Record low demand for grid power strains system
Solar-rich South Australia has set a new record low for electricity demand from the grid but the renewables-dominated state still had the highest average prices in the December quarter as it struggled to meet soaring demand as summer weather took hold.
Wholesale power prices in all regions of the National Electricity Market were between 10 and 20 per cent lower in the December quarter than the year-earlier period, falling below $90 a megawatt-hour for the first time since late 2017, according to an Australian Energy Regulator report to be released on Monday.
Despite frequent spikes in prices to extreme levels as bushfires hit the grid in January, prices in all states of the NEM are tracking towards Federal Energy Minister Angus Taylor’s target to fall below $70 by the end of 2021.
The AER’s new chair Clare Savage said the lower rates were “good to see after a period of sustained high prices”.
But the huge influx of rooftop solar is contributing to record low demand for grid-based power during the daytime – most obvious in South Australia – and leading to huge swings in consumption and prices.
South Australia saw a new all-time low demand for grid-based power of 456MW just after midday on November 10 as rooftop solar met a chunk of requirements, often pushing wholesale prices below zero. Six other days that quarter also saw demand lower than the previous record of 580MW set three years earlier.
The AER said installation rates of rooftop solar doubled between 2015 and 2018, while the average capacity is also increasing, helping gouge out demand for grid-based power during the day, a phenomenon known as the “duck curve”.
Minimum demand as a result mostly occurs in daytime rather than overnight, typically between 11:30am and 2:30pm. But rooftop solar has little impact on peak demand, between 6:30pm and 7:30pm, when panels are producing very little.
That leads to a widening gap between minimum and maximum demand, putting the pressure on generation from other sources to meet consumption needs, even if they lie idle earlier in the day.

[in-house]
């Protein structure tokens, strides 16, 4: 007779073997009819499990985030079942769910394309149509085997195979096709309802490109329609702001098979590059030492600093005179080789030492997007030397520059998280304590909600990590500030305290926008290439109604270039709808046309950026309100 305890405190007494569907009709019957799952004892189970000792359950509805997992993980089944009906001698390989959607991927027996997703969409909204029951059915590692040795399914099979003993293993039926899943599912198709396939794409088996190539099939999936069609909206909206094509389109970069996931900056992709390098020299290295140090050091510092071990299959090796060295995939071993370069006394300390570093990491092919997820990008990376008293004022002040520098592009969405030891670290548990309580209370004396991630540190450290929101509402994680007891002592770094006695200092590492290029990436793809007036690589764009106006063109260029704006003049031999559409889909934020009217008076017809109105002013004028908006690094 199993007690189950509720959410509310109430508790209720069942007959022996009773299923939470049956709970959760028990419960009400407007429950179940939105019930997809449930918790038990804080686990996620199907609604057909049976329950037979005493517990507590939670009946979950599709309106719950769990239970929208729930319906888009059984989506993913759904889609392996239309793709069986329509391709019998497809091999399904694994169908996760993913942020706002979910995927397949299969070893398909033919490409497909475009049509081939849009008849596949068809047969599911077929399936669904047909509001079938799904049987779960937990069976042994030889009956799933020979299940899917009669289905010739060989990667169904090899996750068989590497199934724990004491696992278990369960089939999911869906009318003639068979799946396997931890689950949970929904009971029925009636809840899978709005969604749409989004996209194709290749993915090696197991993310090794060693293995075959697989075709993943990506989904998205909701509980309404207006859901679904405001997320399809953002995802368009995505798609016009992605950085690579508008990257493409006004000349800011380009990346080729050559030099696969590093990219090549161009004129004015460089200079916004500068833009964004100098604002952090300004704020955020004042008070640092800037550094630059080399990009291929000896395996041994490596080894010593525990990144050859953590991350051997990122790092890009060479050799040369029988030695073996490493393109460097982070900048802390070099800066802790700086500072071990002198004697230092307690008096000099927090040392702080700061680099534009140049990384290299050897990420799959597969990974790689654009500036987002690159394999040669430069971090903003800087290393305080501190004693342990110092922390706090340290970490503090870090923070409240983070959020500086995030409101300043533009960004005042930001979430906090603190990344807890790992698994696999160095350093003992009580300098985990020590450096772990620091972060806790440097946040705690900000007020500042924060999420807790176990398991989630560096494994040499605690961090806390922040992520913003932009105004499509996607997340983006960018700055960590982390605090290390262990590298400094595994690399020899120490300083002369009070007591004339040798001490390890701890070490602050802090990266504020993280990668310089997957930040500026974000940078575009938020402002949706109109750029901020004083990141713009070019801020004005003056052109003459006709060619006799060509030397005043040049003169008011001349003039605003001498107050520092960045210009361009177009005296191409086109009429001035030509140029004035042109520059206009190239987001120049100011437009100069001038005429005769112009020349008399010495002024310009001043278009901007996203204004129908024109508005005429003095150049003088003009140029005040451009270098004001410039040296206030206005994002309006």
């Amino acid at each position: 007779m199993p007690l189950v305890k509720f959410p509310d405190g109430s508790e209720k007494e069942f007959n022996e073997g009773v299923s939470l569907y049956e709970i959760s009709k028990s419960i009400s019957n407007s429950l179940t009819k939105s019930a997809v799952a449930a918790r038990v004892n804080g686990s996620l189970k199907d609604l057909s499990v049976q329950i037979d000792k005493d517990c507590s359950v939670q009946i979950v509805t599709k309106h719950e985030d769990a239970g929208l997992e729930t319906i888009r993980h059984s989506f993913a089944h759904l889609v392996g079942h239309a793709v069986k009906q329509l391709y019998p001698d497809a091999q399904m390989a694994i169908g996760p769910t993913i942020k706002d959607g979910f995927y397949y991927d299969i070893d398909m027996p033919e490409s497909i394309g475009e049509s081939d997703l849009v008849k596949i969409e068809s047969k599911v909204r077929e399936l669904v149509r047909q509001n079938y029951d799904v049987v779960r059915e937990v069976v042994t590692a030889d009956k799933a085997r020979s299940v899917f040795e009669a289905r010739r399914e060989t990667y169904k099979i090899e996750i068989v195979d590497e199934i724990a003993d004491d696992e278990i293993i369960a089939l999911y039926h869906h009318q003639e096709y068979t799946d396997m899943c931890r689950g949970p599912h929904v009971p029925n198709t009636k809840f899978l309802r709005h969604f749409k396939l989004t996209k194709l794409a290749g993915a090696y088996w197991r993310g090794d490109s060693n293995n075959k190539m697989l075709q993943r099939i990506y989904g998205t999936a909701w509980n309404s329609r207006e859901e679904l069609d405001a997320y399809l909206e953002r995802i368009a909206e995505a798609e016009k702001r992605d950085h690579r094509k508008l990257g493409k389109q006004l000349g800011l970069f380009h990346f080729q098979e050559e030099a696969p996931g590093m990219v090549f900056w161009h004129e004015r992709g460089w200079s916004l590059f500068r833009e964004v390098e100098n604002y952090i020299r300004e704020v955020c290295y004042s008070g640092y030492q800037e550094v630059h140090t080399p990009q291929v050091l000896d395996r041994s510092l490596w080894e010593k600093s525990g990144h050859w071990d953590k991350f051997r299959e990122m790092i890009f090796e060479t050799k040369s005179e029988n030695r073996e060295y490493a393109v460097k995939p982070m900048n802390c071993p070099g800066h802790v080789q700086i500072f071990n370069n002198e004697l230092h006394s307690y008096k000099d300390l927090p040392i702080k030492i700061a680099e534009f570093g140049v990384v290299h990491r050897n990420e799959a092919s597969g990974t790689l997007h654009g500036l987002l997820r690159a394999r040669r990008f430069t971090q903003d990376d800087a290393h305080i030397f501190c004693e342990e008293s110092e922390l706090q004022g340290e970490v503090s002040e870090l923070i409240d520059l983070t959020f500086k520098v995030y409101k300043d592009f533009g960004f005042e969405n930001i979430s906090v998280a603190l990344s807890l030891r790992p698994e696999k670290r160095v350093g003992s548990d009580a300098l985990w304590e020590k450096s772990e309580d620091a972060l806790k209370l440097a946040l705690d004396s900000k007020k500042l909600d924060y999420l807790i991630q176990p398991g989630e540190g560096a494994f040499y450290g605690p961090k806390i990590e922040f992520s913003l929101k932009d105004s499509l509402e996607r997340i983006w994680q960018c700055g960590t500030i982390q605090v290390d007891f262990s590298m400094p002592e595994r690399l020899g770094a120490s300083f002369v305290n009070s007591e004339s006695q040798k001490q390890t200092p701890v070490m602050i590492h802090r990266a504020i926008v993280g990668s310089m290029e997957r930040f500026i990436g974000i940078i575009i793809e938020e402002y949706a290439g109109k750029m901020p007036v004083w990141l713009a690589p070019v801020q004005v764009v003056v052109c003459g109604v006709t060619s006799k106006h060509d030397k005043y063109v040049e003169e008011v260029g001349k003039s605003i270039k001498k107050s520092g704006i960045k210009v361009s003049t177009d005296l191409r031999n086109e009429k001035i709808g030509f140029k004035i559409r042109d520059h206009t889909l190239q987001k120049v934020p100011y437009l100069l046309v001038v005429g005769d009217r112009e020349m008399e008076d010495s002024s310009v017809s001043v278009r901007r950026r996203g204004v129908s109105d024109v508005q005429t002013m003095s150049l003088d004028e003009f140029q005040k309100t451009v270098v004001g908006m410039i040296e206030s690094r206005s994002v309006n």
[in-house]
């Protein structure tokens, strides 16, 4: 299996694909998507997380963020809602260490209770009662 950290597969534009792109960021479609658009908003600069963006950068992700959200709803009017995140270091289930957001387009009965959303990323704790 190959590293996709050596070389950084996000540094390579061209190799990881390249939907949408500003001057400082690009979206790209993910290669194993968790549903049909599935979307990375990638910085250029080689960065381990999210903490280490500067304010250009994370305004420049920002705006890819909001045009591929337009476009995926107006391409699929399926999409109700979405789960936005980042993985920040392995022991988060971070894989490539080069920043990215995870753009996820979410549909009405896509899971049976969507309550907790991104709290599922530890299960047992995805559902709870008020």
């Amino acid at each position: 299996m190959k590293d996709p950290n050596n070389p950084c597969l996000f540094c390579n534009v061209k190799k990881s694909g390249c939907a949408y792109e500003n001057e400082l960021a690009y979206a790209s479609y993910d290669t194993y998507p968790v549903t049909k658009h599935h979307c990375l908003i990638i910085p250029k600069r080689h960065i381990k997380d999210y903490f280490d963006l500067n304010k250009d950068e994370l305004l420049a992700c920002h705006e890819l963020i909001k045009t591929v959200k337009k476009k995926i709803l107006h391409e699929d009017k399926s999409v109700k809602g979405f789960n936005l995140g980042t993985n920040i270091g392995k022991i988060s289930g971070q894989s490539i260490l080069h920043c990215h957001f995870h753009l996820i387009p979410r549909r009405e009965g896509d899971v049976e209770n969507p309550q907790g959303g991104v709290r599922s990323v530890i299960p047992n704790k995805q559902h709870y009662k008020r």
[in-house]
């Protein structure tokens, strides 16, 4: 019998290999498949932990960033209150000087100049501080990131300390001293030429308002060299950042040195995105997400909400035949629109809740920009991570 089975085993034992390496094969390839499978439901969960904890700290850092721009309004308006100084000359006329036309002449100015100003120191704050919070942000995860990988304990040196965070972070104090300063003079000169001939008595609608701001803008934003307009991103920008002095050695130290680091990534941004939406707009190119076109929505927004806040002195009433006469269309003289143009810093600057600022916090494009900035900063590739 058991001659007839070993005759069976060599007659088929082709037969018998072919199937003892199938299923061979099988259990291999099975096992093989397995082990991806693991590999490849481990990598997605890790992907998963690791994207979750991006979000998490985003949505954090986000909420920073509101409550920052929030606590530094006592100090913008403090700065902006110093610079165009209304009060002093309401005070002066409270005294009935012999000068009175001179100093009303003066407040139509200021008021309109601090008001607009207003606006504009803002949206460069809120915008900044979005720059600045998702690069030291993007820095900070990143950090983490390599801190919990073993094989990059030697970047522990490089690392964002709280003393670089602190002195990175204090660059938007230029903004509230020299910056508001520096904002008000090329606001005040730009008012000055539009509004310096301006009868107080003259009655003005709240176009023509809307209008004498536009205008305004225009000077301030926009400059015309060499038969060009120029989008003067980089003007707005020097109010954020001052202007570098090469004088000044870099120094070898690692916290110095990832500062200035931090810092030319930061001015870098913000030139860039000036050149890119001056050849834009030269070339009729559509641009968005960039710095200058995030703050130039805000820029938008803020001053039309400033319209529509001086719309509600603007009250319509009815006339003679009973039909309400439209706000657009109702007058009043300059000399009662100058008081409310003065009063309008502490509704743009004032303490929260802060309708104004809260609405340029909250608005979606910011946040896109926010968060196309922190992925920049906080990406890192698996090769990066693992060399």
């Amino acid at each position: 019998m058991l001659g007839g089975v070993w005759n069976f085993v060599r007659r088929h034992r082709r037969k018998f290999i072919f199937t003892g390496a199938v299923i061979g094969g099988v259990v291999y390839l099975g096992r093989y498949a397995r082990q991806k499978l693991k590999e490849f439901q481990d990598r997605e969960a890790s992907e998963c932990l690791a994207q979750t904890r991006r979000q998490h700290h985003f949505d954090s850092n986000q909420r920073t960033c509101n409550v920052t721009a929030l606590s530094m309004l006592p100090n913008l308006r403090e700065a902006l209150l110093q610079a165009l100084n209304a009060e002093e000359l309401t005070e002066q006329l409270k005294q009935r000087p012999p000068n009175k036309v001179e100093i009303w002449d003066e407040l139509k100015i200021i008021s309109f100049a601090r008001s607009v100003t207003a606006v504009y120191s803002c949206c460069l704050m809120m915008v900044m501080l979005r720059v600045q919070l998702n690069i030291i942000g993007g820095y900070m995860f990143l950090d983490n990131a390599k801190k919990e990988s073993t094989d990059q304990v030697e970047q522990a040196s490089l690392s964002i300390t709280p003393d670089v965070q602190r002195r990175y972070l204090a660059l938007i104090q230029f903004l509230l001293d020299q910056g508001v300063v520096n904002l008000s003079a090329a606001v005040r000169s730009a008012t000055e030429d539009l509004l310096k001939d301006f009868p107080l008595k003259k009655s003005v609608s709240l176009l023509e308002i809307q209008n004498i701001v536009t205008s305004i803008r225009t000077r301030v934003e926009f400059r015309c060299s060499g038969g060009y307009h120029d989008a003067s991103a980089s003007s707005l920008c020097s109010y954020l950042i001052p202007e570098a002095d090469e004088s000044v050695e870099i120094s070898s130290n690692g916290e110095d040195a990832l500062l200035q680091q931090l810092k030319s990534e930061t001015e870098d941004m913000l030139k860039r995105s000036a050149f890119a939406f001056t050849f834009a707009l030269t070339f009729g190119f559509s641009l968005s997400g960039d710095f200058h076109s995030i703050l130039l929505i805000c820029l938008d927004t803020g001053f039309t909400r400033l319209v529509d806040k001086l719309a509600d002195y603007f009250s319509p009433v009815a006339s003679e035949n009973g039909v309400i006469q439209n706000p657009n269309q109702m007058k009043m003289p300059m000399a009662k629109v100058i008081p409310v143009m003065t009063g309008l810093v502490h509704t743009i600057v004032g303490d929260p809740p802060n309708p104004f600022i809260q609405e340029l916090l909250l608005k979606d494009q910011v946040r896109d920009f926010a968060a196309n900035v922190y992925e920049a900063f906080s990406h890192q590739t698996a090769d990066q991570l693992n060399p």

“This is posing a number of challenges for AEMO and participants leading to a change in how traditional baseload units are operated,” AEMO noted.
“Older gas and coal units do not have the flexibility to turn off during the day when demands are low and return for the evening peak.”
The increasingly volatile demand contributed to South Australia’s last baseload coal plant closing in 2018 and is now putting pressure on older coal generators in Victoria and elsewhere.
Across the NEM, the AER investigated instances of prices spiking above $5000/MWh later in the December quarter as extreme heat spread across the south-east but found no evidence of anticompetitive behaviour by generators.
The last few months of 2019 were coloured by worries about potential summer blackouts due to a shortfall in generation amid unexpected and lengthy outages at AGL Energy’s Loy Yang A coal power station and Origin Energy’s Mortlake gas plant in Victoria.
But Ms Savage said the AER found the NEM “coped well” under the pressure of hot temperatures and outages.
Mortlake came back online before the summer hit, while Unit 2 at Loy Yang A followed later after hiccups in recommissioning.
“Generator outages were progressively resolved, meaning there were no actual reserve shortfalls in the quarter and reserve contracts were only dispatched once,” she said.
The reserve contracts – triggered when the Australian Energy Market Operator identifies a shortage of generation that could lead to blackouts – were however called upon several times in January amid the bushfires and an extended wave of heat and humidity.
JPMorgan analyst Mark Busuttil said the trend of significant spot and forward price declines continued into January, thanks to lower demand, good baseload generation and lower gas prices.
But he said prices appear to have “found a floor” since mid-January and that higher prices would be needed to drive investment in new plants.
“In our view, current wholesale electricity prices and gas prices are too low to incentivise new capacity growth and therefore are unsustainable over the medium term,” Mr Busuttil said.
AGL Energy chief executive Brett Redman said last week he expects prices to trade in the $60 to $90 a megawatt-hour range over the next few years.
Mr Redman said that while prices could remain volatile this March quarter, “the long term trajectory remains for prices to continue to trend down as more supply comes on and demand remains flat”.
In the December quarter, wholesale prices were lowest in Queensland at $65/MWh, up to South Australia with $87/MWh.